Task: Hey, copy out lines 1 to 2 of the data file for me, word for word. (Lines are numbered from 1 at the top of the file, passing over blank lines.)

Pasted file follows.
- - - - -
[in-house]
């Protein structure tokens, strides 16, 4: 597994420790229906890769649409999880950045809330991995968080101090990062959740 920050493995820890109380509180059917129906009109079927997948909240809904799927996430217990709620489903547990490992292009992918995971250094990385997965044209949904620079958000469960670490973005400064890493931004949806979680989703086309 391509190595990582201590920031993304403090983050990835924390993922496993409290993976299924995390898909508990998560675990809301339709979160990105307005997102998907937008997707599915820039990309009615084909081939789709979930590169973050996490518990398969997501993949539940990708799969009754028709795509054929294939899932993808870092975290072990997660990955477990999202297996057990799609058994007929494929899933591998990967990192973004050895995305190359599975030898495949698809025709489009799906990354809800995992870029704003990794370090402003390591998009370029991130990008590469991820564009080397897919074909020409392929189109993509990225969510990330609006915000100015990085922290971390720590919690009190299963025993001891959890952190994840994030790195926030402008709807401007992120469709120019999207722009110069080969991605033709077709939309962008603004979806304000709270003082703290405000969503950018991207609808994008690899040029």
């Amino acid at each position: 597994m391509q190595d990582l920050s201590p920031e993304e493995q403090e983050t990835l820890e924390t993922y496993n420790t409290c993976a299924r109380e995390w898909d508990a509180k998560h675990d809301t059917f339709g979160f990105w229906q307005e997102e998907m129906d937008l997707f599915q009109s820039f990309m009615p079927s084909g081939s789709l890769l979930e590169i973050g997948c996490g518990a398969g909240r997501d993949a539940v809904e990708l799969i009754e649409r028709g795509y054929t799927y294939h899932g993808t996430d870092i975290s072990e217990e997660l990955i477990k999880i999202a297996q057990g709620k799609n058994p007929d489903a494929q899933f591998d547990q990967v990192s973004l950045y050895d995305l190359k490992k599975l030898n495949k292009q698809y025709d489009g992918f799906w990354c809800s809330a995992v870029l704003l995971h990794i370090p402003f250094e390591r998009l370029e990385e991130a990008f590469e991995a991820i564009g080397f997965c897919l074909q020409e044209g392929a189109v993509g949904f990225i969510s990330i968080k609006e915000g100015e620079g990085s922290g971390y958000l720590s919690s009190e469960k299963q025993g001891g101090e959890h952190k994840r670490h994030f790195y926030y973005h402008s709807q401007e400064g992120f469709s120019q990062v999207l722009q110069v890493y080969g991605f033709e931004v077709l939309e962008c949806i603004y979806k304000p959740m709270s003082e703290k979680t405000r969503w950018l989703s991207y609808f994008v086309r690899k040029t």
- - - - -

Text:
[in-house]
């Protein structure tokens, strides 16, 4: 597994420790229906890769649409999880950045809330991995968080101090990062959740 920050493995820890109380509180059917129906009109079927997948909240809904799927996430217990709620489903547990490992292009992918995971250094990385997965044209949904620079958000469960670490973005400064890493931004949806979680989703086309 391509190595990582201590920031993304403090983050990835924390993922496993409290993976299924995390898909508990998560675990809301339709979160990105307005997102998907937008997707599915820039990309009615084909081939789709979930590169973050996490518990398969997501993949539940990708799969009754028709795509054929294939899932993808870092975290072990997660990955477990999202297996057990799609058994007929494929899933591998990967990192973004050895995305190359599975030898495949698809025709489009799906990354809800995992870029704003990794370090402003390591998009370029991130990008590469991820564009080397897919074909020409392929189109993509990225969510990330609006915000100015990085922290971390720590919690009190299963025993001891959890952190994840994030790195926030402008709807401007992120469709120019999207722009110069080969991605033709077709939309962008603004979806304000709270003082703290405000969503950018991207609808994008690899040029």